Well, it looks like spring is finally on its way for some of us. I am happy to have warmer weather than the -25 degree Celsius temperatures we were experiencing. However, I hope you will forgive me if I am not so thrilled to see the warmer weather. Now that the snow has melted and the warmer temperatures are here, Abby’s allergies are starting up again.
We had our first warm day and I noticed her digging at her feet and I mean DIGGING. She will rip her fur out if she gets a chance. To help her feel better, I give her baking soda baths. I fill up the tub with lukewarm water and add some baking soda. She seems to like having the water around her and will sit and relax. I fill the tub about 2-4 inches high so her stomach and legs are covered. This does seem help relieve her itching. I also use Hexadene shampoo which really helps as well.
Thankfully, Abby loves to have a bath. However, she will try to get in if you are running your own bathwater so you really have to keep an eye on her.
She is on Atopica which over the winter was reduced to 1 tablet every two days but now that spring is here will be increased to daily. I have also tried an antihistamine but found that she would sit in the corner and pant so I took her off it. I am going to try them again though.
Apple cider vinegar (with the mother) mixed 50/50 with water can also help relieve itching. I mix this in a spray bottle and have it handy to spritz her when we come in from outside.
I also found that insect bites would really cause her to fret and itch more so than any other dog I have owned. Last summer, to try to keep mosquitoes away, I would spritz her with Listerine. This does seem to work. I even spray my feet before heading out the door.
My neighbour and fellow Scottie person, Sandra, needs advice. Her lovely wheaten Scottish Terrier, Abby, is suffering terribly from skin allergies, itchiness and infection.
Another of our dog park comrades, who also had a terrier with severe itchy skin issues, wholeheartedly recommended Atopica, said it changed his dog’s life, and there were no side effects. A little internet research shows, however, that others have indeed experienced side effects from Atopica.
What I’d like to know is whether there are any Scottie News readers out there with Atopica experience. If you’ve used it or know someone who has, please add a comment or email firstname.lastname@example.org. Many thanks.
Sandra also sent along this picture of her late, great Scottie, Angus (RIP).
Scottie News would like to give a plug to the Scottish Terrier Health Network, source of much valuable information. Here’s part of an especially touching post:
On Saturday we all went to Clumber Park. You may have noticed a post with pictures. What I didn’t mention was that whilst passing by a young couple with a very large dog (Leonberger type) she very loudly muttered “ridiculous”. I very nearly stopped and challenged her. When she sees a human being, being pushed, carried, wheeled or helped, does she think “oh my, how sad” or think “I feel so sorry for them” or, “I trust there’s hope for that person” or would she automatically think without any understanding of why that human is in that condition loudly mutter “ridiculous”.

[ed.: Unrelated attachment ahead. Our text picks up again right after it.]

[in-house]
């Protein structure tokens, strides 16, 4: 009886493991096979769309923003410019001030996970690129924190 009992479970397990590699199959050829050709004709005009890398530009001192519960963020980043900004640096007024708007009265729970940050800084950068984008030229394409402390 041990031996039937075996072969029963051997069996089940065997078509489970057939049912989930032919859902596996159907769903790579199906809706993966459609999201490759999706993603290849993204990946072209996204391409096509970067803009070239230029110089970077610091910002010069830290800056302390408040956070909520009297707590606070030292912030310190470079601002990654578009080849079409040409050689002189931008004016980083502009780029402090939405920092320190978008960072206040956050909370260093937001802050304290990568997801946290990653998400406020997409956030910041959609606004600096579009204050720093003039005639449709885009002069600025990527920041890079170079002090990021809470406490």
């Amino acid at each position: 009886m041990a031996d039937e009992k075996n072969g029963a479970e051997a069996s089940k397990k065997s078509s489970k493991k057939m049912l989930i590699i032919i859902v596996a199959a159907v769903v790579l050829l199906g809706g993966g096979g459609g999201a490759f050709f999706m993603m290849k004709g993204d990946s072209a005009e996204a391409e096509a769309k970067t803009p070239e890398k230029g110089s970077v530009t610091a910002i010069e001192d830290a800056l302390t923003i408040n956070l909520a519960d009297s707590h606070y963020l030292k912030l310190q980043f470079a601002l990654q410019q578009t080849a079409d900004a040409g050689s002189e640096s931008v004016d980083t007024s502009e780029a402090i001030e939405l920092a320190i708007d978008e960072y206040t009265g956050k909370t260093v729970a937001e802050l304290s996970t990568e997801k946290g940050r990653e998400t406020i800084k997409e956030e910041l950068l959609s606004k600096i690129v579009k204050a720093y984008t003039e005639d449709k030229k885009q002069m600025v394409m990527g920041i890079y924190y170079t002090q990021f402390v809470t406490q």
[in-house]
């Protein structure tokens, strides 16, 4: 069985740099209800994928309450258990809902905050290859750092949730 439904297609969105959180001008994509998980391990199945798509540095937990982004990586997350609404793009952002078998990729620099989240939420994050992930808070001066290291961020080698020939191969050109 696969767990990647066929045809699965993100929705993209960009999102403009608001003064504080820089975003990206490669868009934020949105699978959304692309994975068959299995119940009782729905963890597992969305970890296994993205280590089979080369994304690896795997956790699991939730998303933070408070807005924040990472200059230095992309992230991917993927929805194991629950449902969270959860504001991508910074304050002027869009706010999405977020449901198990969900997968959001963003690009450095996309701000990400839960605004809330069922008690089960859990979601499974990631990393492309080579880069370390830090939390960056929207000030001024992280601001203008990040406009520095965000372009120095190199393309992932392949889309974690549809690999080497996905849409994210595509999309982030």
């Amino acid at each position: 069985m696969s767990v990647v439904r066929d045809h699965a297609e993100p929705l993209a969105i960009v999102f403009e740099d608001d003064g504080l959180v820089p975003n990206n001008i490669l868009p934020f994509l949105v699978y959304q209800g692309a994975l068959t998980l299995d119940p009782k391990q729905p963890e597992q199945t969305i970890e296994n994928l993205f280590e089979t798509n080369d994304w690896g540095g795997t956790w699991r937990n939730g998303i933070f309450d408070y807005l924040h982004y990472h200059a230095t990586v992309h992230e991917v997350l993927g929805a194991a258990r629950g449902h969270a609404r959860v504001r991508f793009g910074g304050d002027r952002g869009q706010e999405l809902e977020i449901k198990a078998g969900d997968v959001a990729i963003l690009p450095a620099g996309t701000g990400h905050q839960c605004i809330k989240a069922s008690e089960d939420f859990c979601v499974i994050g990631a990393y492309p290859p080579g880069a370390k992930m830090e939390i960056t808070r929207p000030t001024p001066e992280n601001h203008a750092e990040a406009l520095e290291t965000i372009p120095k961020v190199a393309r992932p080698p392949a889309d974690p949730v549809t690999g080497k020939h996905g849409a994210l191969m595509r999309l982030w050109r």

So, why do you think she should mutter “ridiculous” when walking past me with my scottie in a stroller. She knows nothing about why he’s having to be pushed. She’s brave enough to mutter “ridiculous” but not humane enough to ask why.
If you have a dog who suffers from itchiness, you know that it’s not just excruciating for the dog but for you as well. That’s why I took note when a reader made a long comment a month ago that recommended Douxo products. I’m reproducing it here and I’ve added links to the Amazon products mentioned by Laurie. Otherwise it’s exactly how she wrote it.
Douxo products were a godsend for our Scottie Duncan, who came into rescue with terrible, untreated skin issues that had progressed to blackened elephant skin on his legs. He was miserable–always biting at himself, open sores: the worst case of untreated allergies his veterinary allergist said she had ever seen.
She began Duncan on allergen shots after a Rast (skin prick) test: don’t let anyone talk you into the blood test, which does not work for most (any?) dogs. The injections definitely did help Duncan; eventually he had one shot a month.
The Douxo products in conjunction with the shots, though, pushed his healing to a new level. We used the pads (available at Amazon.com: Douxo Chlorhexidine 3% PS Pads) for small areas and ears, and also the DOUXO Seborrhea Spot-on (available in a large and pricey box at Amazon, but in a smaller, more affordable box of 5 at 4petsusa.com), in combination with various medicated shampoos.
I did not think the other Douxo products (shampoo, spray, etc.) worked well for Duncan. These two products we used help the skin rebuild its protective layer, which makes the skin less susceptible to bacteria, yeast, and fungus. Duncan also eventually got cold laser treatments once his allergies were under control, to help heal his terribly damaged skin. It eventually became totally smooth (no more huge wrinkles), white, and in most places most of his hair grew back, too.